Response from Minister of Health

Response from Minister of Health


3 thoughts on “Response from Minister of Health

  1. Dear Editor,

    I believe that small communities deserve to keep primary health services at their publicly funded community hospitals. This belief actually aligns with the current mission of the Mineral Springs Hospital as stated on their website: “…the Banff Mineral Springs Hospital provides a high standard of emergency, surgical and primary health care…” Primary health care is described at the bottom of the webpage as including acute care, continuing care, maternal/childcare, outpatient clinics and palliative care. I believe that the loss of the maternity ward signifies the first step in the death of our community hospital.

    No public consultation was sought during the decision making process. As well no professional external facilitation was used. This does not seem like true community engagement to me. It would appear that another important voice that was missing was those who will be directly affected- pregnant women.

    To state it simply it would seem that closing the maternity ward is a “solution” to a “problem” that does not exist. Currently all staff are in place to continue to deliver babies in Banff. The first claim from Alberta Health Services and Covenant Health was that it would be safer for moms and babies at the Canmore Hospital. However they do not provide any evidence of why this would be the case. In fact through my own research I discovered that the C-section rate and 3rd and 4th degree vaginal tear rate is low at the Mineral Springs Hospital indicating that it is indeed very safe. I ask Covenant Health where is the evidence?

    The second reason that Alberta Health Services and Covenant Health gave for the closure was that due to a reduced number of births at the Mineral Springs Hospital they feared that nurses would lose their skills. Again, as admitted by Alberta Health Services themselves, there is no evidence indicating a critical number of births that nurses need to participate in in order to maintain their skills. As well the nurses at the Mineral Springs Hospital participate in ongoing training (MOREob) which has proven quite effective. Could management at the Mineral Springs Hospital not be run similar to the Canmore Hospital. There are other small communities that have maternity wards that deliver fewer than 50 babies a year. How do these hospitals keep up the competency of nurses? Next year there are 70 births planned for the Mineral Springs Hospital and this is with only one doctor. There is currently another Doctor that has come to Banff and is ready, willing and able to deliver babies in Banff.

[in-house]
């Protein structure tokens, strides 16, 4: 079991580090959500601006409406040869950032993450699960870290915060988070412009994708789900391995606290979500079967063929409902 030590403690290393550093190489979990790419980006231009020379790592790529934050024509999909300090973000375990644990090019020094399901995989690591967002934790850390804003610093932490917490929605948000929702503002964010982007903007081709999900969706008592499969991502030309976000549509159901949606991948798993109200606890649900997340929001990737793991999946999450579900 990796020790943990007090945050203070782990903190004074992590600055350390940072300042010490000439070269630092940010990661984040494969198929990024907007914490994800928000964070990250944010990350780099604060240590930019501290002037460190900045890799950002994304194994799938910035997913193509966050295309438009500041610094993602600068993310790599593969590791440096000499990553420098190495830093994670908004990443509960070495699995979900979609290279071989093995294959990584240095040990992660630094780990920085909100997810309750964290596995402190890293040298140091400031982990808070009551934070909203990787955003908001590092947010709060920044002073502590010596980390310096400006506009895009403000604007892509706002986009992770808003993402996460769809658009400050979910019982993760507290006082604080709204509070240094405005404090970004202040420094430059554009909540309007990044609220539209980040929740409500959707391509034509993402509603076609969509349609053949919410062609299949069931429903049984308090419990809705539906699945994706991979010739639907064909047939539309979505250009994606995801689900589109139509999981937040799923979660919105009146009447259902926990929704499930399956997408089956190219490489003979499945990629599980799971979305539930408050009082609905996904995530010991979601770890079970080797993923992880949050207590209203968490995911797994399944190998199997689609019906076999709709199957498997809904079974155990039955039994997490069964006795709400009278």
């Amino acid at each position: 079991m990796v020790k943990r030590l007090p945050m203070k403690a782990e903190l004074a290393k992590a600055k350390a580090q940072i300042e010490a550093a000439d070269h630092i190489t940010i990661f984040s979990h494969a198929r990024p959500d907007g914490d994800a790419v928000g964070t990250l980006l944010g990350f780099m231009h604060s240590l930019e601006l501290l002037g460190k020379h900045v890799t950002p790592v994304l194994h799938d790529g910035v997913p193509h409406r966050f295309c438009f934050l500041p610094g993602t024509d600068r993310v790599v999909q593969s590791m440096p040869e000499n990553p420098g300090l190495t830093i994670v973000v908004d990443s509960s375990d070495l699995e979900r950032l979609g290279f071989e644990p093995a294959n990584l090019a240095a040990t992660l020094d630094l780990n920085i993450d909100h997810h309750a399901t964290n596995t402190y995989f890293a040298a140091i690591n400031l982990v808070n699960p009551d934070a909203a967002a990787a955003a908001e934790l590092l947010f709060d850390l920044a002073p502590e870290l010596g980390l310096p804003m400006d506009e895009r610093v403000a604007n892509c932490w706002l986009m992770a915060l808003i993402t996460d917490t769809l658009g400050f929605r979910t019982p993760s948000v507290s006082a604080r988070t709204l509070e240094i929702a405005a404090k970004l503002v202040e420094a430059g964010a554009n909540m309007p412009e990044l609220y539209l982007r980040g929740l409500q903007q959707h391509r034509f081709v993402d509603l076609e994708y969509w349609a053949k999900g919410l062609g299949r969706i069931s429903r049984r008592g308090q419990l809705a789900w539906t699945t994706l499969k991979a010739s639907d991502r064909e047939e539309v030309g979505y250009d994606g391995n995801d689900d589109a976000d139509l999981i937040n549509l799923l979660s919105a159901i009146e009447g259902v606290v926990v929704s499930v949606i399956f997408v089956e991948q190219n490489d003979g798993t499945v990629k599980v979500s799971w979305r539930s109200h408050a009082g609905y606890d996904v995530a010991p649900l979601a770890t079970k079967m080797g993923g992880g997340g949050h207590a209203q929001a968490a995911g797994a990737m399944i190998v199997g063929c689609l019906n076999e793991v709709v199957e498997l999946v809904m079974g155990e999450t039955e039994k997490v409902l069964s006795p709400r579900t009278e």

My biggest concern is that this will be the first in a long line of important basic health care services that Banff will lose. Perhaps it will be endoscopy and general surgery next. My biggest concern is that the next 3 year plan will include the removal of long-term care from the Mineral Springs Hospital. These fears are not baseless. All you have to do is read their vision: “a centre of excellence for specialty surgical and emergency care.” This vision doesn’t say community hospital to me and research shows that this is the opposite direction which rural hospitals should go to serve communities effectively. So the question comes down to this: do you think that a publicly funded hospital should provide basic/primary health services to the members of the community in which it is situated? If your answer is “no” then this new vision of surgical tourism is fine. However if your answer is “yes” then you should be concerned about the loss of the maternity ward in Banff.

    Kristen Wiggins

  2. Here Lies Maternity Care in Banff—too good to last
    A victim of unrestrained self-interest and greed
    • While few speak for pregnant women and their families, many speak for themselves.
    • Who gains:
    o Family physicians in the second group in Banff and NOT attending births, support moving birth to Canmore (they are in competition for patients and can easily denigrate a practice group providing services that they do not provide).
    o Plastic surgeons stand to benefit financially from the demise of maternity care so that they can do more surgeries privately. They support moving birth to Canmore
    o Family physicians in Canmore who will receive more maternity patients, support moving birth to Canmore (even though their birth outcomes are far inferior to those in Banff).
    o Administration in Banff and Covenent and Alberta Health, who can more easily staff plastic and vascular surgery (compared with maternity nursing, which is more unpredictable), and who will gain financially through collection of private fees for use of the Banff Hospital facility.